The Panopticon is a type of institutional building designed by the English philosopher and social theorist Jeremy Bentham in the late 18th century. The concept of the design is to allow all (pan-) inmates of an institution to be observed (-opticon) by a single watchman without the inmates being able to tell whether or not they are being watched. Although it is physically impossible for the single watchman to observe all cells at once, the fact that the inmates cannot know when they are being watched means that all inmates must act as though they are watched at all times, effectively controlling their own behaviour constantly. The name is also a reference toPanoptes from Greek mythology; he was a giant with a hundred eyes and thus was known to be a very effective watchman.
panoptic prison in Cuba.
Funnily enough, when describing his design, Bentham mentions a lot about light and windows- calling for venetian blinds in the observer’s window ports, naming the hiding spots for the observer “blinds”, & describing the whole structure as a “glass lantern”.
simply, a panopticon is a structure which allows everything within to be watched by one observer.
the idea of the panopticon plays off emerging issues of privacy in times of big data and the implementation and use of technologies like drones, CCTV, fitness trackers, etc. With our each step documented, our information is amassing for the giants at the center to see (corporations, companies, governments).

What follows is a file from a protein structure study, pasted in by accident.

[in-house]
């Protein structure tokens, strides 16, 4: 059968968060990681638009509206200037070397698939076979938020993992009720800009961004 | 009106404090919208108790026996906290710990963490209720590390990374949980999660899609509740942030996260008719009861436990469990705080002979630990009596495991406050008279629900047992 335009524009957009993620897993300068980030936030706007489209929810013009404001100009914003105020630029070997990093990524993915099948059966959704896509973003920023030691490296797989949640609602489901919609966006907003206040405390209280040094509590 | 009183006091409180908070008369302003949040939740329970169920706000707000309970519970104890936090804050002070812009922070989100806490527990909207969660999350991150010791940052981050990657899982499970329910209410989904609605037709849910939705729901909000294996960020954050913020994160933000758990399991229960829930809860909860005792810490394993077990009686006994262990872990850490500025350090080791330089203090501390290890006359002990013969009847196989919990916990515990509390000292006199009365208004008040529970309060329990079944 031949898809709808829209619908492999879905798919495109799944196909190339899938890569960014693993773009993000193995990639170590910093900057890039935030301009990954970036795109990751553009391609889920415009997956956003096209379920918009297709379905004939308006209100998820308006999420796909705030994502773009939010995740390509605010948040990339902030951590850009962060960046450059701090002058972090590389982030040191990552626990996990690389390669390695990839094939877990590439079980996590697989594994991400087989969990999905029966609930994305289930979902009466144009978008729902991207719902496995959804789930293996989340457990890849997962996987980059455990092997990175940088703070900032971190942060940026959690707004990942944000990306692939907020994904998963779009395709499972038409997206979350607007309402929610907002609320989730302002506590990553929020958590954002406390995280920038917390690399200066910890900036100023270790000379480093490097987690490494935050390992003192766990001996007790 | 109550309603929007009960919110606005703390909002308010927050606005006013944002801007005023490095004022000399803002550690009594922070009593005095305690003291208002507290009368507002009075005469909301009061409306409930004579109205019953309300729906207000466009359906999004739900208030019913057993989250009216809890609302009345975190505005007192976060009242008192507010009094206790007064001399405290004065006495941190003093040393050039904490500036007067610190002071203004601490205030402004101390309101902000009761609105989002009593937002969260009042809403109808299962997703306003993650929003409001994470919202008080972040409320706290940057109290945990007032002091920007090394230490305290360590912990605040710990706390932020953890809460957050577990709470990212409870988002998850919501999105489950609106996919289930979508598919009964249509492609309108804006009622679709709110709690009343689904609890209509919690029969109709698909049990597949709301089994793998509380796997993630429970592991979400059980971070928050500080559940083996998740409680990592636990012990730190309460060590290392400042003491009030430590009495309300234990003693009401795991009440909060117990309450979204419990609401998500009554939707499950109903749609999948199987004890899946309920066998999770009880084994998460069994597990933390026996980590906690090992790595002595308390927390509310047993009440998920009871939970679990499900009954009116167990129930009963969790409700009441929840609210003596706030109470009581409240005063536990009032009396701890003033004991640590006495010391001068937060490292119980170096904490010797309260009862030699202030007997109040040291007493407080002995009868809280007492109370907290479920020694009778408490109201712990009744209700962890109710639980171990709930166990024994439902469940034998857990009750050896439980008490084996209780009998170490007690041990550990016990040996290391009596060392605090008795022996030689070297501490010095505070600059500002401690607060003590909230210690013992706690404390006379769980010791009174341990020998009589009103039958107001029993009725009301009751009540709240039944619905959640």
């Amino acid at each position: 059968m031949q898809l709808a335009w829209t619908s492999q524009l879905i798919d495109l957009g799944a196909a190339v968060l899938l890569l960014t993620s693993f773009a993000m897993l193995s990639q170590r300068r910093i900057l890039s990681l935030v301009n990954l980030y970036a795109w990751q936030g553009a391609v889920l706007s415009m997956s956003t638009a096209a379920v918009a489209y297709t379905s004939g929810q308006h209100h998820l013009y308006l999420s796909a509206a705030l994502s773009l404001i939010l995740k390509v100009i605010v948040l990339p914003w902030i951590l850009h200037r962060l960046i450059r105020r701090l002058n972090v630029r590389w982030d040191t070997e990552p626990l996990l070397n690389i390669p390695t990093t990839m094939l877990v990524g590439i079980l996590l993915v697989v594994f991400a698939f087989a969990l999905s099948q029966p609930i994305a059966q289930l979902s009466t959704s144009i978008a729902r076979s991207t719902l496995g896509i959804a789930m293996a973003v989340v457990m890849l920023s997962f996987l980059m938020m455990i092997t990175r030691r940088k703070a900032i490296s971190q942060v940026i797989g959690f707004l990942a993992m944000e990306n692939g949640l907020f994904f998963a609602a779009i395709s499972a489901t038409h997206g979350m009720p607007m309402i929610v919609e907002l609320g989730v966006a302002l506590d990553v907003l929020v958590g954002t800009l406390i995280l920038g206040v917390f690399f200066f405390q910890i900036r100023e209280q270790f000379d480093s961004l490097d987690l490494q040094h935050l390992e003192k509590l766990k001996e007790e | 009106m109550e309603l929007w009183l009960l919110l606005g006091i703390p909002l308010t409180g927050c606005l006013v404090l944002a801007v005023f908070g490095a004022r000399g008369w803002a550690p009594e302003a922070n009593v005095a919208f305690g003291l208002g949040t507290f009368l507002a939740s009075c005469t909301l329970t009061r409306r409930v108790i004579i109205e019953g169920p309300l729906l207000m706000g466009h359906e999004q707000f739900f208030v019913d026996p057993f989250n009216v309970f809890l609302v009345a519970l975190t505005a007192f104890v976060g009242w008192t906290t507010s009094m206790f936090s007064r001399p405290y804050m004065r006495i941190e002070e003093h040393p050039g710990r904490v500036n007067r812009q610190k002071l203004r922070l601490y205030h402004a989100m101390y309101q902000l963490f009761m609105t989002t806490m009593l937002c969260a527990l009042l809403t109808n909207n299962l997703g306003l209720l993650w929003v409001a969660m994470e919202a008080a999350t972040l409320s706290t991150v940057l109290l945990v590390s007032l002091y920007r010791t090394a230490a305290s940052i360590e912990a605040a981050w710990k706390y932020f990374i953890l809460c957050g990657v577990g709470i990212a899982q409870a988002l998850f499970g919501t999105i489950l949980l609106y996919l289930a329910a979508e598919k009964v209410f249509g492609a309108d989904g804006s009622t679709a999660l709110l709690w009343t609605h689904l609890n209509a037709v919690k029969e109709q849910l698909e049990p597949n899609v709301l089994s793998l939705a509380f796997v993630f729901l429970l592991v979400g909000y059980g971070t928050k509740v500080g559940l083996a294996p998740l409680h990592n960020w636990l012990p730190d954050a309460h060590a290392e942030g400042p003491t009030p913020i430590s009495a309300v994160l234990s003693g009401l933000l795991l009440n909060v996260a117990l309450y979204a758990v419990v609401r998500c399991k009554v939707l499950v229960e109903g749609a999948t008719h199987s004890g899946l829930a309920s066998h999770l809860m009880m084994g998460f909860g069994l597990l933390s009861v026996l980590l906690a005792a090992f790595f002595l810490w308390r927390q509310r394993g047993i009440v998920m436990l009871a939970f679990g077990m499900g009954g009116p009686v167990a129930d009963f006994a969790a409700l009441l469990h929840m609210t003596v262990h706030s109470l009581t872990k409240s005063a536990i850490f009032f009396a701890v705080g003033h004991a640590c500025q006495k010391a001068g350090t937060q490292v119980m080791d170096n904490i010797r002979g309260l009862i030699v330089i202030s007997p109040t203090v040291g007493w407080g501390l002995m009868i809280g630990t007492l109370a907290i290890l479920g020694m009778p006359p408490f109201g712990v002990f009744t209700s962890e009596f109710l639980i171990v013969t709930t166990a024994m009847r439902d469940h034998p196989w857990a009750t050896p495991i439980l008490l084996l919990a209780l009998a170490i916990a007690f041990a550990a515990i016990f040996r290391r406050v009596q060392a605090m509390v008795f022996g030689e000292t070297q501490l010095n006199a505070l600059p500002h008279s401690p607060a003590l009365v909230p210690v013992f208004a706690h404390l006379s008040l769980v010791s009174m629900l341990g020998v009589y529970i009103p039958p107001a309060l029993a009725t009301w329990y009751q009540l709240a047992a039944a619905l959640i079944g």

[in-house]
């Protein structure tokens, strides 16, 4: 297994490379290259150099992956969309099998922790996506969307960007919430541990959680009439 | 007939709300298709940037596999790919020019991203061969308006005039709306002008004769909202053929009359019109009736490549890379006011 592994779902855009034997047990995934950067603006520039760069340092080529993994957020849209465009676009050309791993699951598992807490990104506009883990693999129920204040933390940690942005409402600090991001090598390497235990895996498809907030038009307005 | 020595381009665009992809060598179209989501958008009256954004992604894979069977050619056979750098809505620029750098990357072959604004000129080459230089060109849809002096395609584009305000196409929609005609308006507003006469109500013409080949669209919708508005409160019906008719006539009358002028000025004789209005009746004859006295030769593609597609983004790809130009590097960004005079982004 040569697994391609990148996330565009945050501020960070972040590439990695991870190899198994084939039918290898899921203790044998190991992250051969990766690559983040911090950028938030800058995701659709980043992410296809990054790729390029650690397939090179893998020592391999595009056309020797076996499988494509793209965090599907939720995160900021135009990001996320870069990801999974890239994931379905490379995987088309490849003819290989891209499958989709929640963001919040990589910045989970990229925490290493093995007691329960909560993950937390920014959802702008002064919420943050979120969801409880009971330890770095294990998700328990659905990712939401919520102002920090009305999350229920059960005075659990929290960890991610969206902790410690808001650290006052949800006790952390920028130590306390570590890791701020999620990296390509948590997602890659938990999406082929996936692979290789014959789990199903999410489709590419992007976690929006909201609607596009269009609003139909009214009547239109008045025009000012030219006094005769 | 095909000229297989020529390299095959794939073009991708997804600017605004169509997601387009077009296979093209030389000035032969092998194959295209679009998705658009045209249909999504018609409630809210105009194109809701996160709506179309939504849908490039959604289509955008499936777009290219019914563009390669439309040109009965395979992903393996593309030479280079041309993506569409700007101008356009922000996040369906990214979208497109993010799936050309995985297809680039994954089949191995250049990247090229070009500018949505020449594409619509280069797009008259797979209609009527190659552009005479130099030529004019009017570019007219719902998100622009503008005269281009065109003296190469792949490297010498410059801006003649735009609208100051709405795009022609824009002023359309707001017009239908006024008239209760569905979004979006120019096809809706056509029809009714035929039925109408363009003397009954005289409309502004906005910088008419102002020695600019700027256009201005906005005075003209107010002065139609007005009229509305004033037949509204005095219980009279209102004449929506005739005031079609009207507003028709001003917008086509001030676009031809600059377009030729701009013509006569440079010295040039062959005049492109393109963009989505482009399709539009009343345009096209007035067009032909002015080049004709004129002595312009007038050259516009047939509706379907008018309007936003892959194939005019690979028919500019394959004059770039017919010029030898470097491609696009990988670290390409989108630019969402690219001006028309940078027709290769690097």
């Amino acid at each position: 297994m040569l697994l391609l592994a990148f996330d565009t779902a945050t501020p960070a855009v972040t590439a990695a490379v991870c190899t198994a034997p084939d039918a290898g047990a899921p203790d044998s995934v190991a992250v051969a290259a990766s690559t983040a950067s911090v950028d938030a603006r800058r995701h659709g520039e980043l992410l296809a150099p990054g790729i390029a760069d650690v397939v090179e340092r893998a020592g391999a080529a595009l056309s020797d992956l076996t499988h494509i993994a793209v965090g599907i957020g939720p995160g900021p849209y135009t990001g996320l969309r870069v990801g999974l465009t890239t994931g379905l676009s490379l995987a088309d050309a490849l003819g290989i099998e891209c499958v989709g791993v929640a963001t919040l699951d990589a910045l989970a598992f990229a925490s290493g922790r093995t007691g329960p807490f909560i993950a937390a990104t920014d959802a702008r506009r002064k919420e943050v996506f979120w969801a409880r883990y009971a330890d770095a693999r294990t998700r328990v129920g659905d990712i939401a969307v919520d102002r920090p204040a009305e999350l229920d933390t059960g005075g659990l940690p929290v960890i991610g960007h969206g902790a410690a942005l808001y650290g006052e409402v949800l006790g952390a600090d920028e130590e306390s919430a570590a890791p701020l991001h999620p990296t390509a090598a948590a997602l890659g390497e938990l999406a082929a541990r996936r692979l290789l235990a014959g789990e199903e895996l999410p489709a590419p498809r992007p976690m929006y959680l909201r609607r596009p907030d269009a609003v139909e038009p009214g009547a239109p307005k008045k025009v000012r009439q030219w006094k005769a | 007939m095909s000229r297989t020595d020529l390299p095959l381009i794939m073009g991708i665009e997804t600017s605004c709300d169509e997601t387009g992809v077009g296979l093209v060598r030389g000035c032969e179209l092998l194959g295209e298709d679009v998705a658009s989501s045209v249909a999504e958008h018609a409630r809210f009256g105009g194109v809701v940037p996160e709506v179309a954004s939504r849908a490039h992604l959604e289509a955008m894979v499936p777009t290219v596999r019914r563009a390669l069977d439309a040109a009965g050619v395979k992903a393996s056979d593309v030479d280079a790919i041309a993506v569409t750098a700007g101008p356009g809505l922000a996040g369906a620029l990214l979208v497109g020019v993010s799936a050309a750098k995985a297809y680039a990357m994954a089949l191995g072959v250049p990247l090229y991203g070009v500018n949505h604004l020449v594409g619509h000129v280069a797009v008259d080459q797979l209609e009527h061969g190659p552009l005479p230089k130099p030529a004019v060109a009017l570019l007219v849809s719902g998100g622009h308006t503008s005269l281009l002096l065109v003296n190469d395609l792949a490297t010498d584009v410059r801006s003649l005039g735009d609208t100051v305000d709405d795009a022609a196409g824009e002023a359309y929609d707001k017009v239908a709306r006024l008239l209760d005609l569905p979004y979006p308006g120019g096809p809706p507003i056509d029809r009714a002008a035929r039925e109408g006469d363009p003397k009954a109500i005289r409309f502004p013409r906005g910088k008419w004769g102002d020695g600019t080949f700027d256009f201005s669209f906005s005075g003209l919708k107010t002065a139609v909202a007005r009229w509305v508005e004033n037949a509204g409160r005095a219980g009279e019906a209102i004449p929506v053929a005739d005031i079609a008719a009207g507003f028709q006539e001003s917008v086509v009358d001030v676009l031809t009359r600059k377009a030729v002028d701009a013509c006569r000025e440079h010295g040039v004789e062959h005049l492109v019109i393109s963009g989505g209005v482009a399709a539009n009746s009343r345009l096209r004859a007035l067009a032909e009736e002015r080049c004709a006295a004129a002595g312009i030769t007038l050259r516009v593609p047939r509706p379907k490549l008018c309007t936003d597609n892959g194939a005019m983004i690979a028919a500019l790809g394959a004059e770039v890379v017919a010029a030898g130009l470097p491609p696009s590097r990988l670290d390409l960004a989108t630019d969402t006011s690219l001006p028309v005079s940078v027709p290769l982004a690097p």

In 1965, American historian Gertrude Himmelfarb published an essay, “The Haunted House of Jeremy Bentham”, in which she called Bentham’s panoptical structure dreams of surveillance as a tool of oppression and social control. Michel Foucault wrote of them as well, saying:
“The Panopticon creates a consciousness of permanent visibility as a form of power, where no bars, chains, and heavy locks are necessary for domination any more.”
(Panoptes, mythical Greek giant w/ 100 eyes )
My lamp is a panopticon of light. The light is imprisoned inside, held in symbolically by the triangulater/ trapezoidal bars on each window, and also physically by the lighting gels. The light may be imprisoned but it is not completely invisible to the outside world- shadows are still emitted from the lamp.
This reaches out to a further metaphor about imprisonment in general- the person may be put away, but their absence is still very noticeable. [ in America, 1 in 8 black men are in jail. All those fathers, brothers, husbands, friends, are removed from society. It is noticeable.]
The solution to this oppressing issue is transparency: our “overseers” must be transparent in their intent, reasons, and every other step imaginable. In this new age of information, transparency is proving to be the most generous and secure way of moving about our world [open source materials, collaboration].
Panopticons are about power. Although they have been proposed for schools, hospitals, & other centers of habitation, the design was intended for a jail. Only one overseer makes security a lot more affordable. Bentham himself described the Panopticon as “a new mode of obtaining power of mind over mind..”
Privacy// power, freedom // imprisonment – These were the dualities I chose to work with.
“Freedom is no fear” – Nina Simone